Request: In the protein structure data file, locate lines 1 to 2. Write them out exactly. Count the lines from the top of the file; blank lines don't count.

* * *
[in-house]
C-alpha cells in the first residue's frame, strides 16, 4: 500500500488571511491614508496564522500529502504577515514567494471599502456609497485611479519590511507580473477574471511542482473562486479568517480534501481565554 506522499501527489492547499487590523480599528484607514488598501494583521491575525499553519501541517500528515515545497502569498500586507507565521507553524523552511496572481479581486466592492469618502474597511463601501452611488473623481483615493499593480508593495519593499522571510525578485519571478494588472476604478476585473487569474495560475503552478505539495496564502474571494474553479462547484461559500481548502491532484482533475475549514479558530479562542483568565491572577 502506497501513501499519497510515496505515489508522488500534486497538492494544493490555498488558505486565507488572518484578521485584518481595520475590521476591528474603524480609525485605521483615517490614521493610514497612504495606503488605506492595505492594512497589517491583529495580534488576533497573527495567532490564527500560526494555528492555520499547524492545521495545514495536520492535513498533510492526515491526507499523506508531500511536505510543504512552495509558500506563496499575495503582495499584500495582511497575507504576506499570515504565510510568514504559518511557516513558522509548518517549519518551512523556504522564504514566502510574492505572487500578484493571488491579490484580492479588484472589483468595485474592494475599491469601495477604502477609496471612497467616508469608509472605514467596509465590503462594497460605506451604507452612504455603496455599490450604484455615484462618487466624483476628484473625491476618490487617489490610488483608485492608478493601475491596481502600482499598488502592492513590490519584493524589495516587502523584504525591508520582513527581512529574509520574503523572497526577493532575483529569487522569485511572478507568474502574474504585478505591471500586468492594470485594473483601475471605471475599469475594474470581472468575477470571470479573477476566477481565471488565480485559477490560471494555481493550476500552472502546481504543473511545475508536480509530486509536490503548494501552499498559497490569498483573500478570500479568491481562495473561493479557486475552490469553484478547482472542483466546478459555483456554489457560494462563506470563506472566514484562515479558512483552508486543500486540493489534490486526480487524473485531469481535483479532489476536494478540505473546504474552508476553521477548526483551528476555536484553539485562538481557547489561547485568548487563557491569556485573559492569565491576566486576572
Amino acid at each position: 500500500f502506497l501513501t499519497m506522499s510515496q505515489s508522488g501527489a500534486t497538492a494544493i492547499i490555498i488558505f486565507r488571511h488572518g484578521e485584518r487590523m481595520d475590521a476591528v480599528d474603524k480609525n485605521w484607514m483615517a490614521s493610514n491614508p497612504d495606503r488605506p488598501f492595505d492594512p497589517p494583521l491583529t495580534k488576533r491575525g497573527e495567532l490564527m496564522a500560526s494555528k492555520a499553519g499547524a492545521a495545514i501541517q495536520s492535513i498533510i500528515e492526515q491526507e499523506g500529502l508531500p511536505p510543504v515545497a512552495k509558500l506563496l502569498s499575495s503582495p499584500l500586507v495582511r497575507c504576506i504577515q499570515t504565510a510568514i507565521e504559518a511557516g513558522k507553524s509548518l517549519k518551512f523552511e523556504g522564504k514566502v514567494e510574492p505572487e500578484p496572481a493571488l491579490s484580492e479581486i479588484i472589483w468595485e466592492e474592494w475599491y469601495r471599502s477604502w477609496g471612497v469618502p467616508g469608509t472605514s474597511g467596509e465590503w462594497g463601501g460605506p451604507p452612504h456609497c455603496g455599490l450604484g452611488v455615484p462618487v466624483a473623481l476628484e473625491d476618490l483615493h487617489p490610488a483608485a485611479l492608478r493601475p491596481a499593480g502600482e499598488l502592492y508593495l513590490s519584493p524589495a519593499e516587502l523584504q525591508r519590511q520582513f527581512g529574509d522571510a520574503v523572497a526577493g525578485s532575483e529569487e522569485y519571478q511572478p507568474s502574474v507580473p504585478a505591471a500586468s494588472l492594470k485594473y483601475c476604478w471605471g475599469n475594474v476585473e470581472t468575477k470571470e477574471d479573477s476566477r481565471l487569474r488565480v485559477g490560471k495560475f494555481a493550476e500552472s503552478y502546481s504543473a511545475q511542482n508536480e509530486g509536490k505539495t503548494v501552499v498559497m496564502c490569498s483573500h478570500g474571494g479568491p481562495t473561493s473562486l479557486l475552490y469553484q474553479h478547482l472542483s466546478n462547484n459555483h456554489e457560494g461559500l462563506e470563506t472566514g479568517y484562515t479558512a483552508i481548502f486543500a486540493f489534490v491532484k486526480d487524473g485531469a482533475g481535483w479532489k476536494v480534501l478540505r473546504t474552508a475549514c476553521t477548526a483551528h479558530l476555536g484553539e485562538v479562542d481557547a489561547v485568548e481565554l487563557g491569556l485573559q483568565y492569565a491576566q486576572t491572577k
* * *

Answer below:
[in-house]
C-alpha cells in the first residue's frame, strides 16, 4: 500500500488571511491614508496564522500529502504577515514567494471599502456609497485611479519590511507580473477574471511542482473562486479568517480534501481565554 506522499501527489492547499487590523480599528484607514488598501494583521491575525499553519501541517500528515515545497502569498500586507507565521507553524523552511496572481479581486466592492469618502474597511463601501452611488473623481483615493499593480508593495519593499522571510525578485519571478494588472476604478476585473487569474495560475503552478505539495496564502474571494474553479462547484461559500481548502491532484482533475475549514479558530479562542483568565491572577 502506497501513501499519497510515496505515489508522488500534486497538492494544493490555498488558505486565507488572518484578521485584518481595520475590521476591528474603524480609525485605521483615517490614521493610514497612504495606503488605506492595505492594512497589517491583529495580534488576533497573527495567532490564527500560526494555528492555520499547524492545521495545514495536520492535513498533510492526515491526507499523506508531500511536505510543504512552495509558500506563496499575495503582495499584500495582511497575507504576506499570515504565510510568514504559518511557516513558522509548518517549519518551512523556504522564504514566502510574492505572487500578484493571488491579490484580492479588484472589483468595485474592494475599491469601495477604502477609496471612497467616508469608509472605514467596509465590503462594497460605506451604507452612504455603496455599490450604484455615484462618487466624483476628484473625491476618490487617489490610488483608485492608478493601475491596481502600482499598488502592492513590490519584493524589495516587502523584504525591508520582513527581512529574509520574503523572497526577493532575483529569487522569485511572478507568474502574474504585478505591471500586468492594470485594473483601475471605471475599469475594474470581472468575477470571470479573477476566477481565471488565480485559477490560471494555481493550476500552472502546481504543473511545475508536480509530486509536490503548494501552499498559497490569498483573500478570500479568491481562495473561493479557486475552490469553484478547482472542483466546478459555483456554489457560494462563506470563506472566514484562515479558512483552508486543500486540493489534490486526480487524473485531469481535483479532489476536494478540505473546504474552508476553521477548526483551528476555536484553539485562538481557547489561547485568548487563557491569556485573559492569565491576566486576572